The Key Differences: Bailable vs. Non-Bailable Offences Explained


The difference between bailable and non-bailable offences under the Indian Penal Code (IPC) is:

Bailable offences: These are offences for which the accused has the right to bail as a matter of course. The police officer who arrests the accused must release them on bail on their furnishing security, unless the police officer has reason to believe that the accused will abscond or interfere with the investigation.

Non-bailable offences: These are offences for which the accused does not have an absolute right to bail. The court has the discretion to grant or deny bail, depending on the facts and circumstances of the case.

The First Schedule to the Code of Criminal Procedure, 1973 (CrPC) lists all bailable offences. All other offences are non-bailable. Some examples of bailable offences are:

  • Theft of property not exceeding Rs. 5000
  • Assault
  • Simple defamation
  • Criminal trespass

Some examples of non-bailable offences are:

  • Murder
  • Rape
  • Kidnapping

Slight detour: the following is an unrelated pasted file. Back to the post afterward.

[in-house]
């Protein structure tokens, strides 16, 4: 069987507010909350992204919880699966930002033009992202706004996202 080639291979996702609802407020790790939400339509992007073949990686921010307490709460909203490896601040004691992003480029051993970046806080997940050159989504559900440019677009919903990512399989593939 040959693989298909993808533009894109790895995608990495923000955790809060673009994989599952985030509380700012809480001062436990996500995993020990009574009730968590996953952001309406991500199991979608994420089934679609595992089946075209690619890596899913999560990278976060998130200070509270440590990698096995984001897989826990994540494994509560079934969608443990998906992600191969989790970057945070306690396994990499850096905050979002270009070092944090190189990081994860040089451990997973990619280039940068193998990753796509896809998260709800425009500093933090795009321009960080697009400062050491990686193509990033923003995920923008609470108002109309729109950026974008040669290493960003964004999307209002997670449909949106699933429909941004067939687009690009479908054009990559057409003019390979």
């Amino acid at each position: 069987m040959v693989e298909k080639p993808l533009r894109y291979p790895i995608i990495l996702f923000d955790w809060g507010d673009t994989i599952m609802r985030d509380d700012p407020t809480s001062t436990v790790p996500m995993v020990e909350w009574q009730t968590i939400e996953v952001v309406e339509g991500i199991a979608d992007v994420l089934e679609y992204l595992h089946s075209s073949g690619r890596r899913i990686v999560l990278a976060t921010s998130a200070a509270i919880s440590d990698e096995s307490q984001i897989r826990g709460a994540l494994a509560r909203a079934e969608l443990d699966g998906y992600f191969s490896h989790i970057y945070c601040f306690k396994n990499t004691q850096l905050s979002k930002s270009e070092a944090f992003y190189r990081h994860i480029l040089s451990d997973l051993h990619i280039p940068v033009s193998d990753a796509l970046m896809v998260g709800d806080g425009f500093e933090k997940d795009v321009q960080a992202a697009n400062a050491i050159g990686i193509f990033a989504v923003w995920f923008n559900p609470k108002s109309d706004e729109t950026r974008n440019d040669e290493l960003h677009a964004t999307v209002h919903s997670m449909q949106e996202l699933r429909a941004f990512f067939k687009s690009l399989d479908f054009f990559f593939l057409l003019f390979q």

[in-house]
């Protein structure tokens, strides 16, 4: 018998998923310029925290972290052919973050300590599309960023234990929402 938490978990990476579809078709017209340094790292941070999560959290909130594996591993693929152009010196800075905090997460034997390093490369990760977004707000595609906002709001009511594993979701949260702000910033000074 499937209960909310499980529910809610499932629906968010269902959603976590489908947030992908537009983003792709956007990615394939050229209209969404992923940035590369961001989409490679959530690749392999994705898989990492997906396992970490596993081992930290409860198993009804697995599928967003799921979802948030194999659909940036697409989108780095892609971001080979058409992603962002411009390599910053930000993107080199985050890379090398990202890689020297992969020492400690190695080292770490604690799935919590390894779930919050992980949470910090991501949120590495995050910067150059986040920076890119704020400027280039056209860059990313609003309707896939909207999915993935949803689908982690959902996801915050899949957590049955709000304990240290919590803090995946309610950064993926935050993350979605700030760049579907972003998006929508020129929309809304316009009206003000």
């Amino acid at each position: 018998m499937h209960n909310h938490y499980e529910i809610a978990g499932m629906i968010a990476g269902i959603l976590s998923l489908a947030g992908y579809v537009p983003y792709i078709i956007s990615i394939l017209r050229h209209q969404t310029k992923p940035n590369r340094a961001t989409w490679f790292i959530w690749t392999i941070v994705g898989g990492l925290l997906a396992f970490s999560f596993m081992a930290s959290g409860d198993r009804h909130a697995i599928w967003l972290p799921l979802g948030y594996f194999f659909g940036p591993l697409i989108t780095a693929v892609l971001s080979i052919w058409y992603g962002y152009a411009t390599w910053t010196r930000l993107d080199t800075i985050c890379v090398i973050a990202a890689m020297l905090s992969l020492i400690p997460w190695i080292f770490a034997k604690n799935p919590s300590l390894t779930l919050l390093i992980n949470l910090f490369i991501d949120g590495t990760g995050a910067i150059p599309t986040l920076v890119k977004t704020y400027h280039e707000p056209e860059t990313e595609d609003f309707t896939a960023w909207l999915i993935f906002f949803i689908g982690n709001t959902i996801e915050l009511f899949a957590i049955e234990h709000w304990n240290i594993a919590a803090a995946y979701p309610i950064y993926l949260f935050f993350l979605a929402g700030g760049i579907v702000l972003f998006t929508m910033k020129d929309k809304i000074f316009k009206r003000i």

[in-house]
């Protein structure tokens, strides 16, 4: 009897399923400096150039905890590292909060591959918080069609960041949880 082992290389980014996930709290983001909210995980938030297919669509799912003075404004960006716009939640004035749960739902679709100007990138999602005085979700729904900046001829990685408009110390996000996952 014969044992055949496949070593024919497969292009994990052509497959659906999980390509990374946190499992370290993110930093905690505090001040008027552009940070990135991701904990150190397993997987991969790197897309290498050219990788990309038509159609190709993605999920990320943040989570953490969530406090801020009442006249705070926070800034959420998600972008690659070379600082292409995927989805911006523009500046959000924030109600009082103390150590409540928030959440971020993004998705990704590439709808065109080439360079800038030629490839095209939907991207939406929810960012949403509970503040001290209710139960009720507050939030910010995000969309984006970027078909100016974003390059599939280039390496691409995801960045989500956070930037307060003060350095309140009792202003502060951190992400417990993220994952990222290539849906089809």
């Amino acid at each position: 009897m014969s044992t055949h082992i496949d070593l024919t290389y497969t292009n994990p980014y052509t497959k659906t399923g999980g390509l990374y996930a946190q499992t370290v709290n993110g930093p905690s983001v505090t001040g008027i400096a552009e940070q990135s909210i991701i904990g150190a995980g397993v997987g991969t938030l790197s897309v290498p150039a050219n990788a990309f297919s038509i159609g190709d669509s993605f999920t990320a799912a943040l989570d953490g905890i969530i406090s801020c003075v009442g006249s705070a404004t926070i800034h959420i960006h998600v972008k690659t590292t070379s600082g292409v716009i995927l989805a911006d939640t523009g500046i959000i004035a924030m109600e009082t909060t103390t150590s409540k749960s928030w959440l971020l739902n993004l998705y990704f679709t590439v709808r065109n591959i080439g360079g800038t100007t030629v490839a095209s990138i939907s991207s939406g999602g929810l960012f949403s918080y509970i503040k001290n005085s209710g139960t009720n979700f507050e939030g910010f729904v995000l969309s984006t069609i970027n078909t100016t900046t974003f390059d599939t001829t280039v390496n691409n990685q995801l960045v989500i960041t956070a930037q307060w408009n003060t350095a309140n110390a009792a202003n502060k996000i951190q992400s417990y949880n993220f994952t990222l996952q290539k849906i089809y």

• Dacoity
  • Terrorism

The court will consider a number of factors when deciding whether to grant bail in a non-bailable offence, including:

  • The nature and gravity of the offence
  • The likelihood of the accused absconding
  • The likelihood of the accused interfering with the investigation
  • The likelihood of the accused committing further offences
  • The accused's criminal history
  • The accused's health and age

The court will also balance the accused's right to liberty with the interests of society.

It is important to note that the right to bail is a fundamental right guaranteed under Article 21 of the Constitution of India. However, this right is not absolute and can be restricted in certain circumstances.

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